September 2, 2005


Mounting Border Problems Cause for New Migration Policy

By Talli Nauman

Homeland Security Secretary Michael Chertoff’s pledge Aug. 24 to strengthen law and order on the U.S.-Mexico border was a response to recent demands for a more rational approach to migration problems. But it was a slap in the face to protagonists of the authentic resolution of U.S. conflicts over migration policy.

More than 350 human lives have already been lost in what could be the deadliest year on record for migrant families, thanks to inappropriately popular enforcement mechanisms, which have contributed to a climate of tension.

Interested parties have to recognize that the violence shrouding both transients and local residents is not just a border issue, rather an issue of national and international proportions, generated as it is by migration patterns and policies that can and should be modified.

The days when the U.S. government provided support for mediation of migration conflicts are gone, ever since the administration and its brittle props redefined border security as protectionism in the wake of Sept. 11, 2001 terror attacks on the World Trade Organization headquarters and the Pentagon.

Back in those days, from June 2000 through June 2001, the U.S. Embassy in Mexico City helped the U.S.-Mexico Conflict Resolution Center at New Mexico State University bring together lawmakers, journalists, clergy, officials, and special interest group leaders from both sides of the border and all sides of the migration debate.

Sitting at the same table with members of the Third and Fourth Estates were representatives of such diverse camps as the El Paso, Texas migrant rights advocacy group Immigration Law Enforcement Monitoring Project, the Los Angeles-based restrictionist American Immigration Reform, and the Ciudad Juarez Roman Catholic Diocese.

And the participants did find common ground.

They agreed that all concerned would benefit by a reduction in migration from Mexico to the United States. They noted that sustainable hometown development providing remuneration in Mexican emigrant communities could relieve the pressure to migrate. They also proposed that a binational strategy of U.S. support for Mexican sustainable development could be realistic, provided necessary accountability measures were in place.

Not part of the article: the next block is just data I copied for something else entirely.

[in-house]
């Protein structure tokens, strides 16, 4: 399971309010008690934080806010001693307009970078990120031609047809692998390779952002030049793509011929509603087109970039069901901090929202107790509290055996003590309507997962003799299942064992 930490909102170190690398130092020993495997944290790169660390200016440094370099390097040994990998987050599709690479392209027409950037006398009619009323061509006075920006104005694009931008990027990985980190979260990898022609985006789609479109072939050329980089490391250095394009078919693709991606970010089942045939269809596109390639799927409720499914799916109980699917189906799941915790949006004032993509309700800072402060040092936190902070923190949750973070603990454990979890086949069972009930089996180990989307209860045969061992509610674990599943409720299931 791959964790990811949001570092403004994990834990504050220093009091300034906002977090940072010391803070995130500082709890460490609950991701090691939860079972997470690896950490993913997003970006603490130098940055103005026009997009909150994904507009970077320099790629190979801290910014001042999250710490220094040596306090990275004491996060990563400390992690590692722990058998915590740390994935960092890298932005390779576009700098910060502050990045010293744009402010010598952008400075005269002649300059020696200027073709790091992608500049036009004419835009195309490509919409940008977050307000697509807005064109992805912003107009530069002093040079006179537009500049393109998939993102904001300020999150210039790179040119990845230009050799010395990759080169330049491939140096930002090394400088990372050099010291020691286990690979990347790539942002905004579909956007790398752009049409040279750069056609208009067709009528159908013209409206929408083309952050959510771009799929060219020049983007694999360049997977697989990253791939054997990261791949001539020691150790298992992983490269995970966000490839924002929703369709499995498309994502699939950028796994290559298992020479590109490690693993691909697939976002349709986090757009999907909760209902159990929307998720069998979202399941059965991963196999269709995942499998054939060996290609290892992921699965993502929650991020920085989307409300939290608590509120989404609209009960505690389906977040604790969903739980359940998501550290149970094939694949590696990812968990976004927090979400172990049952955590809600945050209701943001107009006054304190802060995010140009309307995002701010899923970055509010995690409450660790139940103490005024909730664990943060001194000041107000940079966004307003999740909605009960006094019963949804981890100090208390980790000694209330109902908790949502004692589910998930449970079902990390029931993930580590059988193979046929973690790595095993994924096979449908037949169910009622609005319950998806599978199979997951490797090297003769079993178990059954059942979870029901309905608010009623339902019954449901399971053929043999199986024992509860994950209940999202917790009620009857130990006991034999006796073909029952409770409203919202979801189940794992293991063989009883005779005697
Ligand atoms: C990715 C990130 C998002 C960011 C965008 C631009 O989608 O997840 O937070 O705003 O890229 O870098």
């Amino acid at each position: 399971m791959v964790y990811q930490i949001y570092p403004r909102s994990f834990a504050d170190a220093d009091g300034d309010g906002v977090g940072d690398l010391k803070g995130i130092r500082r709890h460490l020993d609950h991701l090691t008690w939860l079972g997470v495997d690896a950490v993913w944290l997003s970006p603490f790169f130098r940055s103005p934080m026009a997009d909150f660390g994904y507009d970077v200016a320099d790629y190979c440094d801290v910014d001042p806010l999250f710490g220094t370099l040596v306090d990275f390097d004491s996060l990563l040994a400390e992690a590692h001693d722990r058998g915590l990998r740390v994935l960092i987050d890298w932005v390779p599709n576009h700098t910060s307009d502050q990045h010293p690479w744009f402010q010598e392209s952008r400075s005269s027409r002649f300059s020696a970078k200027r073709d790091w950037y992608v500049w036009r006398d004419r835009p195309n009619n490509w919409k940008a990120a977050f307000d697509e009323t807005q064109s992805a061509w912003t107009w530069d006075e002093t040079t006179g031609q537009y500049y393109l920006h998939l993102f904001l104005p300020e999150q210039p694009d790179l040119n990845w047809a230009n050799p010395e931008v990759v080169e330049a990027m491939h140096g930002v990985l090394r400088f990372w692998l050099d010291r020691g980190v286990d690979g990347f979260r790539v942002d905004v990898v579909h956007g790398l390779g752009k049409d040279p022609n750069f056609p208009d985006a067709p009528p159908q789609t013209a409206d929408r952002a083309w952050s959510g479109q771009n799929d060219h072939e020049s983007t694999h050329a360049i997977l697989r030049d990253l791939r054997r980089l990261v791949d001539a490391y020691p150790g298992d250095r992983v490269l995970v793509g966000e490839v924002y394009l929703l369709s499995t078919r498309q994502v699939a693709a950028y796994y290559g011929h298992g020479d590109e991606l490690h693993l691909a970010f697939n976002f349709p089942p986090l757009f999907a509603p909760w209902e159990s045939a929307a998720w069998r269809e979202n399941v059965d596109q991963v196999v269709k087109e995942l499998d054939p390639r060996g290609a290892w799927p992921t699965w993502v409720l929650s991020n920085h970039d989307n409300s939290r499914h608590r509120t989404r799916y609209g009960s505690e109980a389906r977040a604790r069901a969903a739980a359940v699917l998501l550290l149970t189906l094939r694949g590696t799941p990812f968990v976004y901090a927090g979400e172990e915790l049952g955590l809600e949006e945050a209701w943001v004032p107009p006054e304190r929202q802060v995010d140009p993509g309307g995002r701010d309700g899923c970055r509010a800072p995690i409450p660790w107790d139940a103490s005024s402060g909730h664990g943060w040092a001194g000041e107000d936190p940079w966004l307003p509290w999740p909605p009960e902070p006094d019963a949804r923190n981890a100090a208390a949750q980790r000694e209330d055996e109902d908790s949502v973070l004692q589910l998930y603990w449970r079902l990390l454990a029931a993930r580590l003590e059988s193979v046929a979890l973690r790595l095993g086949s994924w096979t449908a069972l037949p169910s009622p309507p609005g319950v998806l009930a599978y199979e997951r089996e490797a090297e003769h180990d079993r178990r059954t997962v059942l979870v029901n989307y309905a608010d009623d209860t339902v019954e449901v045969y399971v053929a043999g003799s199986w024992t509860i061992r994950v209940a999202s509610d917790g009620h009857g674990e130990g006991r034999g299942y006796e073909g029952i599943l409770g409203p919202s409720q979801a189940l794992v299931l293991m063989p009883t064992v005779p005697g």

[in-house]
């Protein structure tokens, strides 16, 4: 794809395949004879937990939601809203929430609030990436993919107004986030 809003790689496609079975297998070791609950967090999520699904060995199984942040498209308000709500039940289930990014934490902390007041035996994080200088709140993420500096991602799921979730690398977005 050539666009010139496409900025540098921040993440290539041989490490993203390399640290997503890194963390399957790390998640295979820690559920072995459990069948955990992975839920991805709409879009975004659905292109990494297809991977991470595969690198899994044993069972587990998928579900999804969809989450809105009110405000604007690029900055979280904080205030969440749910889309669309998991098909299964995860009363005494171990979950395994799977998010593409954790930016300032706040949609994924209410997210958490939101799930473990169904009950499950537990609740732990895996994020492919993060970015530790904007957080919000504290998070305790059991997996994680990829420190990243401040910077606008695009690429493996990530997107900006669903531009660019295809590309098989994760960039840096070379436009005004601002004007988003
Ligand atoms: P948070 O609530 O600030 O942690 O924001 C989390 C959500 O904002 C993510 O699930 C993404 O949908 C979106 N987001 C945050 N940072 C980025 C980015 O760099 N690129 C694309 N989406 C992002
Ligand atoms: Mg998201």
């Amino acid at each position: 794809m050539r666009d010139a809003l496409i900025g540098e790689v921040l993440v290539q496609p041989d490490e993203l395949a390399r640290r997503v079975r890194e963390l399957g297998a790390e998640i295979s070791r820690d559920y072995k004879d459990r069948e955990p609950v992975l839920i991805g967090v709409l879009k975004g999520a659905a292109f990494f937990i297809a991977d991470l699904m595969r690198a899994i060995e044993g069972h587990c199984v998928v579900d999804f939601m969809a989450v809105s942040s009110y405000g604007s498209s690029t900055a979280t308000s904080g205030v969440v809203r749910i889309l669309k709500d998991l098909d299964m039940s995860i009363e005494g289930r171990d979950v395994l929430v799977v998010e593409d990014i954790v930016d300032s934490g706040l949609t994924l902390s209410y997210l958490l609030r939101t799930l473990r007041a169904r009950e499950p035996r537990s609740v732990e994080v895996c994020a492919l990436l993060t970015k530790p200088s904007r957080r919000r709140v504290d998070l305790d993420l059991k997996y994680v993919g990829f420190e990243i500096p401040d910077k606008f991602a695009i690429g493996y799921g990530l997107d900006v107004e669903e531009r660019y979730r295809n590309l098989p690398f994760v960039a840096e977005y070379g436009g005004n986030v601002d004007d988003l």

In other words, a broad-based consensus would call for addressing the economic root causes of migration between Mexico and the United States. It would mean changing the pattern so that strife and spending on border defense measures could be reduced at the same time health and welfare could be improved throughout North America.

If U.S. taxpayers contributed to verifiable sustainable development in Mexico, it sure would beat paying the price tag for the predictably unsuccessful alternative schemes being proposed.

One example, is the slick solution suggested Aug. 22 by U.S. Rep. Steve King (R-IA): throwing $680 million at a 2,000-mile border fence 10 feet tall and topped with razor wire. Another is his proposed bill designed to send undocumented workers flocking home by sanctioning employers who pay them.

The lack of a more clearly framed nationwide view of the issues is why New Mexico and Arizona governors Bill Richardson and Janet Napolitano, pushed to the wall, declared states of emergency and eligibility for millions of dollars in disaster aid for their border counties on Aug. 12 and thereafter. Across the border from Arizona, Sonora Gov. Eduardo Bours responded supportively with additional monetary commitments to increase checkpoints on smuggling routes that have blighted his state with human traffickers’ foul legacy.

The declarations are a plea for federal attention, following in the long wake of official Mexican neglect and U.S. Border Patrol cat-and-mouse operations that have funneled tens of thousands of migrants onto private lands, overrunning them with illegal human activities, and fueling a vigilante movement with unconscionable discriminatory implications for migrants.

In this scenario desperation is the watchword. The people caught up in the crisis feel abandoned by their own lawmakers. But beefier law enforcement is not the panacea. The veritable state of siege is the U.S. Southwest’s argument for a comprehensive national immigration reform when Congress opens the next session this fall.

Unfortunately none of the proposed bills considers binational sustainable development policy as even a part of the equation to relieve stress on U.S.-Mexico border states.

Policy tools are now available to promote sustainable development. Encouraging fair trade mechanisms is just one example. The time has come for policymakers to put the tools to work.

Of course, community groups and broader organizations will have to rally to the cause of community sustainable development globally before the critical mass can be reached for not only moving politicians in the debate but also establishing systems of verifying honest use of monetary commitments to needs communities determine.

This coalescence requires a return to dialogues for conflict resolution. And it calls for a good-neighbor mentality—one based on the everyday practice of individual responsibility by citizens and policymakers of the United States, Mexico and other nations.

Talli Nauman is the Americas Program associate and editor at large for the International Relations Center (online at

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